If the group bases their practices on unquestioning devotion to a living leader then I get really worried. Try to live up to the ideals of Buddha or Jesus; I’m good with those kinds of faith. Turn your will and your life over to the control of William Bernard Esquire III and you are getting me worried. That rule about having living leaders who think too much of themselves applies also to groups that give one or a very few people the right to decide what the dead leader meant.
Then again that worry about one person misinterpreting scripture may just be a part of my protestant hangover showing.
If this leader starts telling you to do things that are illegal or most people think is harmful be very suspicious.
This post has gotten a tad more sarcastic than most but I hope you get my point. Therapy should not be a way of trying to get children to change their thinking and agree with the parent’s preferences, even deeply held preferences.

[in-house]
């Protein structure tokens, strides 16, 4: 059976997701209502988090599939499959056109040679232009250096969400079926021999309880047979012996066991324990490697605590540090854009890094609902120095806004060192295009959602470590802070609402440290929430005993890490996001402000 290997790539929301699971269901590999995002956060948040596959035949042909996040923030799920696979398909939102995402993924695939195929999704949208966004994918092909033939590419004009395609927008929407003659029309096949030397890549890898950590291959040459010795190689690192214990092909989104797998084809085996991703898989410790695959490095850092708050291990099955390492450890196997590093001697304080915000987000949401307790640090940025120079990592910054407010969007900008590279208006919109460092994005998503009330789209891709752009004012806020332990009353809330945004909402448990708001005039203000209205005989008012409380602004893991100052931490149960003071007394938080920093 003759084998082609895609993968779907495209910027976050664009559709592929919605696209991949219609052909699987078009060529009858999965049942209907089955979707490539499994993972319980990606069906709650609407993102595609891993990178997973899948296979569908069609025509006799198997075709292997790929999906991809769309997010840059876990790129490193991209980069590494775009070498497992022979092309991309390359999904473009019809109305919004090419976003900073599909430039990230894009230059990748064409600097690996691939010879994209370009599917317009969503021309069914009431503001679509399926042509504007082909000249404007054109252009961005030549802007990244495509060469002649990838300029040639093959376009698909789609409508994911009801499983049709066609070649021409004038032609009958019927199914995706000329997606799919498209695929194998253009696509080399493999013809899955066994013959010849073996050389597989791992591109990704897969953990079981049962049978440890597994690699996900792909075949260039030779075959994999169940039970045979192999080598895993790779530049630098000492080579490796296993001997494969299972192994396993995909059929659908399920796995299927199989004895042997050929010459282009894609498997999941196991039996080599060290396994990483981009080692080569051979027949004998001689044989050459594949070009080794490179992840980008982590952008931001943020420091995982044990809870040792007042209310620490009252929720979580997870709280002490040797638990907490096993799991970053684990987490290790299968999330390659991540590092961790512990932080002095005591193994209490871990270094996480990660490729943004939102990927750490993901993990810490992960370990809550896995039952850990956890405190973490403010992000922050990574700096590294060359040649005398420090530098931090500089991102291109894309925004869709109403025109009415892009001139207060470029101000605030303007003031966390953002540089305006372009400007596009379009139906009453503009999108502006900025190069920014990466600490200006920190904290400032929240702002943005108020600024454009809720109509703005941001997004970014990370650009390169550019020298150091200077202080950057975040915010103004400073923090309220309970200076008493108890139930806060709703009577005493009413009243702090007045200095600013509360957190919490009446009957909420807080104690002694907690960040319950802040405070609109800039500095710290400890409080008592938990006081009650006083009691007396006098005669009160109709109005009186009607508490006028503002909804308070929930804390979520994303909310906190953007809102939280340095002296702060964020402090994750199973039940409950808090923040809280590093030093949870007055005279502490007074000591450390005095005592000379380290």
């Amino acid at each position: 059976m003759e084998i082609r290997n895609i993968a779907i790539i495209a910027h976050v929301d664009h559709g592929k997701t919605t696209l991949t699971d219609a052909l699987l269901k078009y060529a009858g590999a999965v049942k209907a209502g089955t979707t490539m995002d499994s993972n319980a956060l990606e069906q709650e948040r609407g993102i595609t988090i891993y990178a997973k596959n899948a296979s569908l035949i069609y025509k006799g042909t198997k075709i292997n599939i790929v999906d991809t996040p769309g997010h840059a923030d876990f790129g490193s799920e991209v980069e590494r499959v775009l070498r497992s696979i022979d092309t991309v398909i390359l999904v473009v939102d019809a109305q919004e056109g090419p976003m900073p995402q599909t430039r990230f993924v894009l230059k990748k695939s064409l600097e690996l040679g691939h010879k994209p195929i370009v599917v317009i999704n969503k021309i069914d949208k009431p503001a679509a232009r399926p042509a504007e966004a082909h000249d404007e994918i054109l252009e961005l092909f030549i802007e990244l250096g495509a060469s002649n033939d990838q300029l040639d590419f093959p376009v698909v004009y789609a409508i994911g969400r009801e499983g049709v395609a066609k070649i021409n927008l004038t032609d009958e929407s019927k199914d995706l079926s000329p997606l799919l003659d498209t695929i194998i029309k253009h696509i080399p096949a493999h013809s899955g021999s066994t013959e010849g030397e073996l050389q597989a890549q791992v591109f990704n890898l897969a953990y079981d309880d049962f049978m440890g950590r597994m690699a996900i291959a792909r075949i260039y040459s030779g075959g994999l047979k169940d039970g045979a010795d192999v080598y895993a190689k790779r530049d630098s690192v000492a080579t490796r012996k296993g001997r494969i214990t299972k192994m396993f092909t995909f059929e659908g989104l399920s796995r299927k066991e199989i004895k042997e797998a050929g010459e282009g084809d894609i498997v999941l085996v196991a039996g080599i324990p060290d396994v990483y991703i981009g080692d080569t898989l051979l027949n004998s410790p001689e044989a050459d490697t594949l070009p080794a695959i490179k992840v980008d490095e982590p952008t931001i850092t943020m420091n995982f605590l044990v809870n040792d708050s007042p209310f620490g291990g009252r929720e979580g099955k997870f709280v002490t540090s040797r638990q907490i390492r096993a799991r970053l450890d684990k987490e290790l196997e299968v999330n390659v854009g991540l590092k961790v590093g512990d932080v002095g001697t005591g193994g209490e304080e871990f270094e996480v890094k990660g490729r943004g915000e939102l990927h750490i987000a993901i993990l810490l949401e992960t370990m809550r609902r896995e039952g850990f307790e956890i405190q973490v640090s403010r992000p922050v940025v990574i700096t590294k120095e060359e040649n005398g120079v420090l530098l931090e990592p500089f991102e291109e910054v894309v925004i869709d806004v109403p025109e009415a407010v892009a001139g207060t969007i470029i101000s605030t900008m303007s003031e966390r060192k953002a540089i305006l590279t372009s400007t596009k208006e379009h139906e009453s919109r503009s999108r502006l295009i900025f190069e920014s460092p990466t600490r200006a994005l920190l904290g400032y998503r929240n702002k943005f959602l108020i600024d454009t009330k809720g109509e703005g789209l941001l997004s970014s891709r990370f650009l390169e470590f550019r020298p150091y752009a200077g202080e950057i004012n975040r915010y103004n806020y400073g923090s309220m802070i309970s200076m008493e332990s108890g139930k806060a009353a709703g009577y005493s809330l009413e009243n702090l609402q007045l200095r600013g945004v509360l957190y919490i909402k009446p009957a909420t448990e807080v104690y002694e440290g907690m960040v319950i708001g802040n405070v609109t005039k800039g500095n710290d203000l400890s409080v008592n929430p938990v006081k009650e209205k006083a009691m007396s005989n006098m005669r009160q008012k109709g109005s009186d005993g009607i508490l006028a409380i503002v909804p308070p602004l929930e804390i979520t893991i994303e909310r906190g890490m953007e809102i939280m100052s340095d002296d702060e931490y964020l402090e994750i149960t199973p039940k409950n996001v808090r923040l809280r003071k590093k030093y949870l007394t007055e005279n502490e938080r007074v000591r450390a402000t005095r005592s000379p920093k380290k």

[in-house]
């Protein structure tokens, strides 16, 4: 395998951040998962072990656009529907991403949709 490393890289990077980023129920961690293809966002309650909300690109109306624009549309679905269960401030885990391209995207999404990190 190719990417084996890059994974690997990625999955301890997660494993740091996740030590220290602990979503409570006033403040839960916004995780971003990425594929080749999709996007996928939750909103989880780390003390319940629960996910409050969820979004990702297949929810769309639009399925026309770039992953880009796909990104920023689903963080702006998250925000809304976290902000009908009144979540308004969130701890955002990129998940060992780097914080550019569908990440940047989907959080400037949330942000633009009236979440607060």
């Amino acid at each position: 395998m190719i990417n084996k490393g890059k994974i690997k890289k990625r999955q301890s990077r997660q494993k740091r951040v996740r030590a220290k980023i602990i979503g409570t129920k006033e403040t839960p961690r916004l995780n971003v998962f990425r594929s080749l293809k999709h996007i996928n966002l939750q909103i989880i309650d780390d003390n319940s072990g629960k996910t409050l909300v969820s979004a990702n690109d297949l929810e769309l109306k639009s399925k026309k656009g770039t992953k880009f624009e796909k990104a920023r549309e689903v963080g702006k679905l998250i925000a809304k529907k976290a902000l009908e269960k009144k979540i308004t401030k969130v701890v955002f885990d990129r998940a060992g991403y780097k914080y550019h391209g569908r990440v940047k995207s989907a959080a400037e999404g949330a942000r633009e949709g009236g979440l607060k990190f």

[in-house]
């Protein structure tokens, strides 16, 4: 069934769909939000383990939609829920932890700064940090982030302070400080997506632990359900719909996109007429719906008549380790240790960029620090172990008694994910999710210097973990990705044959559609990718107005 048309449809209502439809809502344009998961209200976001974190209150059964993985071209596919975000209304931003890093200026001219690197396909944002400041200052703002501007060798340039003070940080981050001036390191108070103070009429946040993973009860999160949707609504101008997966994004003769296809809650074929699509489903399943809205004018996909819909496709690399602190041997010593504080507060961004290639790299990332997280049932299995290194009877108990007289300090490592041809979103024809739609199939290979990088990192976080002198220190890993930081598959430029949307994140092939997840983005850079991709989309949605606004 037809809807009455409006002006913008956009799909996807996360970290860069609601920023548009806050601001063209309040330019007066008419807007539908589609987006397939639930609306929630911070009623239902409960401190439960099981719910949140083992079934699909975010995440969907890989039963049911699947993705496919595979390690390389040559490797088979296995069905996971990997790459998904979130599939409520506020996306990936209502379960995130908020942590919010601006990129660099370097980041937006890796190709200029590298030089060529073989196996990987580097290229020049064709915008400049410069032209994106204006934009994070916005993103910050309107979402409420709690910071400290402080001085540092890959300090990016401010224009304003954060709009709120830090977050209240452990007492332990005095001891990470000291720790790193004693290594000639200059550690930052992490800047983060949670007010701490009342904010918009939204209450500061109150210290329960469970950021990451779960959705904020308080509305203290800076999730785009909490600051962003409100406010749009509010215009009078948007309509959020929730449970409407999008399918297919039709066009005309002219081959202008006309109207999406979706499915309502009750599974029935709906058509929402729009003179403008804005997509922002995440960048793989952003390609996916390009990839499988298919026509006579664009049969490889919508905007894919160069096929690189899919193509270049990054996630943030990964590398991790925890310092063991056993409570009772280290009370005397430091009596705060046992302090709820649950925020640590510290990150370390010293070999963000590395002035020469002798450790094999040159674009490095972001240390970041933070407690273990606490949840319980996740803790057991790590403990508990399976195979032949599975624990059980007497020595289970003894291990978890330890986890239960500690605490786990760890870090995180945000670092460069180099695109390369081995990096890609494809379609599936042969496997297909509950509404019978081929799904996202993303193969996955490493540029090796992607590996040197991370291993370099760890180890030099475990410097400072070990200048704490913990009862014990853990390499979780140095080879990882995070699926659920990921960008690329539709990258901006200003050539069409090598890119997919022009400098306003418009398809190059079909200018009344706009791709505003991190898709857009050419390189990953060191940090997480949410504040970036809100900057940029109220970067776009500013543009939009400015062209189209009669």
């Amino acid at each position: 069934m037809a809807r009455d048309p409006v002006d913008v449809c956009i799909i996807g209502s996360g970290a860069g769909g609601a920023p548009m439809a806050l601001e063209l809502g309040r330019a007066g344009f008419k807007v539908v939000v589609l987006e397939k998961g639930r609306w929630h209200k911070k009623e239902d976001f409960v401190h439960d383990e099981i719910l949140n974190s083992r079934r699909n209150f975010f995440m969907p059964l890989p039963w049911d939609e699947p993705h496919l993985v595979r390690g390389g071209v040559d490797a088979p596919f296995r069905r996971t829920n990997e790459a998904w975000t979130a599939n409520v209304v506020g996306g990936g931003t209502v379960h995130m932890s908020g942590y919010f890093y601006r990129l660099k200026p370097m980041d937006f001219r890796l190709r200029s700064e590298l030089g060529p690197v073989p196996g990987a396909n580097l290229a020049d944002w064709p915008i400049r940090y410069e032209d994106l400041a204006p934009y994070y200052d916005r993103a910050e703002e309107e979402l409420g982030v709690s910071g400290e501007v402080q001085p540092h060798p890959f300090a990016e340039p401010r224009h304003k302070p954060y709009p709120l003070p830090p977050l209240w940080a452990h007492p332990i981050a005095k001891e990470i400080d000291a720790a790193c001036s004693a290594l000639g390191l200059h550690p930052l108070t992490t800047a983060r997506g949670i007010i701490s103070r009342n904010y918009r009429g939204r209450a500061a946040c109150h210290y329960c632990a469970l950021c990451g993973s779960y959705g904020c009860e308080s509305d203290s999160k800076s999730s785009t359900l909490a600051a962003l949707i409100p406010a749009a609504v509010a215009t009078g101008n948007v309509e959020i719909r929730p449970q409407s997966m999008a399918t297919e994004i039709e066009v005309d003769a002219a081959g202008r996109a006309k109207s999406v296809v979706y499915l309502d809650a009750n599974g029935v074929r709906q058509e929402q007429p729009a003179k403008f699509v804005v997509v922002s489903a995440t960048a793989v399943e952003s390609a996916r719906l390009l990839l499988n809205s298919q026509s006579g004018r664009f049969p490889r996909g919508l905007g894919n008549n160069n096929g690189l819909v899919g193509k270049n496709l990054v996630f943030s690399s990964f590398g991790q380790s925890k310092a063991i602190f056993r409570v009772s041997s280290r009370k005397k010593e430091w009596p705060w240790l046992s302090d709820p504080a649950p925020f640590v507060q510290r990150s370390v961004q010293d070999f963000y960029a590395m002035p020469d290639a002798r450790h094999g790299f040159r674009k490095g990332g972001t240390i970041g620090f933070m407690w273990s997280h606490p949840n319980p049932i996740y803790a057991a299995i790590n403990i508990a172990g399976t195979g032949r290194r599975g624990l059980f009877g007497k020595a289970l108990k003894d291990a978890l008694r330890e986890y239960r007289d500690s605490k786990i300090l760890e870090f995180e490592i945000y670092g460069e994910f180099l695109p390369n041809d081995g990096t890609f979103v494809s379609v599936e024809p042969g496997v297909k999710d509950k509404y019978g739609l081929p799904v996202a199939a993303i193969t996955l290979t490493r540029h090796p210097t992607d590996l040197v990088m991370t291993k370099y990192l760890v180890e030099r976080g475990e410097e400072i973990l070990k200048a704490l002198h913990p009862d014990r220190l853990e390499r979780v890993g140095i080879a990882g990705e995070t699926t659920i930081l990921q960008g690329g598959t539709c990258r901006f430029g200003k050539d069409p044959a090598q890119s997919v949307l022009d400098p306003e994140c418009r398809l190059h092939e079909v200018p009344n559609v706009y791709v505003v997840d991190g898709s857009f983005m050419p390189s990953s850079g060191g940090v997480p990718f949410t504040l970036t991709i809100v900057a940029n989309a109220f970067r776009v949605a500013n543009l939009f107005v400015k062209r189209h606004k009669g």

Part of growing up is trying new things, new behaviors and new beliefs. Kids need to take some risks to grow up and parents can’t protect them from everything.
What you can do is try to help them when they fall and scrape their knees. Sometimes you have to bear the brunt of the pain and hope they will eventually get it, but that is part of the parent’s job.
Staying connected with David Joel Miller
Two David Joel Miller Books are available now!
You can recover. Your cruising along the road of life and then wham, something knocks you in the ditch. If you have gone through a divorce, break up, or lost a job your life may have gotten off track. Bumps on the Road of Life is the story of how people get off track and how to get your life out of the ditch.
Casino Robbery is a novel that explores the world of a man with PTSD who must cope with his symptoms to solve a mystery and create a new life.
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For more about David Joel Miller and my work in the areas of mental health, substance abuse and Co-occurring disorders see the about the author page or my Facebook author’s page, David Joel Miller. A list of books I have read and can recommend is over at Recommended Books. If you are in the Fresno California area, information about my private practice is at counselorfresno.com.